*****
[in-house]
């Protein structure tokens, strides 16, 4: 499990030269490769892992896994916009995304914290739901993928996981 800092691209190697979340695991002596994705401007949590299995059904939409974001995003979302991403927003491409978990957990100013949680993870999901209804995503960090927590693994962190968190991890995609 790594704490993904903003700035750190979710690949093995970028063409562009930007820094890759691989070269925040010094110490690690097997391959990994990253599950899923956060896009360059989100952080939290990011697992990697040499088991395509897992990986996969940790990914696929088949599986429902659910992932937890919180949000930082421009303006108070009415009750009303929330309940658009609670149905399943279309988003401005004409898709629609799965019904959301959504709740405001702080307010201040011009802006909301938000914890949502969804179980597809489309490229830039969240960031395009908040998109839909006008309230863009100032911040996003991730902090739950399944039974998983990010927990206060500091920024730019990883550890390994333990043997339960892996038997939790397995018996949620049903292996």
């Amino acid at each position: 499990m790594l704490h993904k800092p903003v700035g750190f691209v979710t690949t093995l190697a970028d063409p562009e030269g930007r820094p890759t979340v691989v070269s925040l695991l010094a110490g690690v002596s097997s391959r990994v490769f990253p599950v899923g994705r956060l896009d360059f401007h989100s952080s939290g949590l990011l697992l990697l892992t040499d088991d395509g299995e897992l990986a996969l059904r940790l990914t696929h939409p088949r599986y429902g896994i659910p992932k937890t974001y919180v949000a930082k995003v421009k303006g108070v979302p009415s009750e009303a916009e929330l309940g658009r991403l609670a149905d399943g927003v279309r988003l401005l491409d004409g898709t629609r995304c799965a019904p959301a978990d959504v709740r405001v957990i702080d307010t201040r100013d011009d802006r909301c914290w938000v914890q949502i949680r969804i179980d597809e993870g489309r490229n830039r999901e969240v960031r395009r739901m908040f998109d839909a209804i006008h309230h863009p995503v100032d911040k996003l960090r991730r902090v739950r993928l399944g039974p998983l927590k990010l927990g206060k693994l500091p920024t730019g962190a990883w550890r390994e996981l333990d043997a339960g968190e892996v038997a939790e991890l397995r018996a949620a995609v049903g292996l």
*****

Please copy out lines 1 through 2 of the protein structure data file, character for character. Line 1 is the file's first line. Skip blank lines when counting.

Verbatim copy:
[in-house]
């Protein structure tokens, strides 16, 4: 499990030269490769892992896994916009995304914290739901993928996981 800092691209190697979340695991002596994705401007949590299995059904939409974001995003979302991403927003491409978990957990100013949680993870999901209804995503960090927590693994962190968190991890995609 790594704490993904903003700035750190979710690949093995970028063409562009930007820094890759691989070269925040010094110490690690097997391959990994990253599950899923956060896009360059989100952080939290990011697992990697040499088991395509897992990986996969940790990914696929088949599986429902659910992932937890919180949000930082421009303006108070009415009750009303929330309940658009609670149905399943279309988003401005004409898709629609799965019904959301959504709740405001702080307010201040011009802006909301938000914890949502969804179980597809489309490229830039969240960031395009908040998109839909006008309230863009100032911040996003991730902090739950399944039974998983990010927990206060500091920024730019990883550890390994333990043997339960892996038997939790397995018996949620049903292996």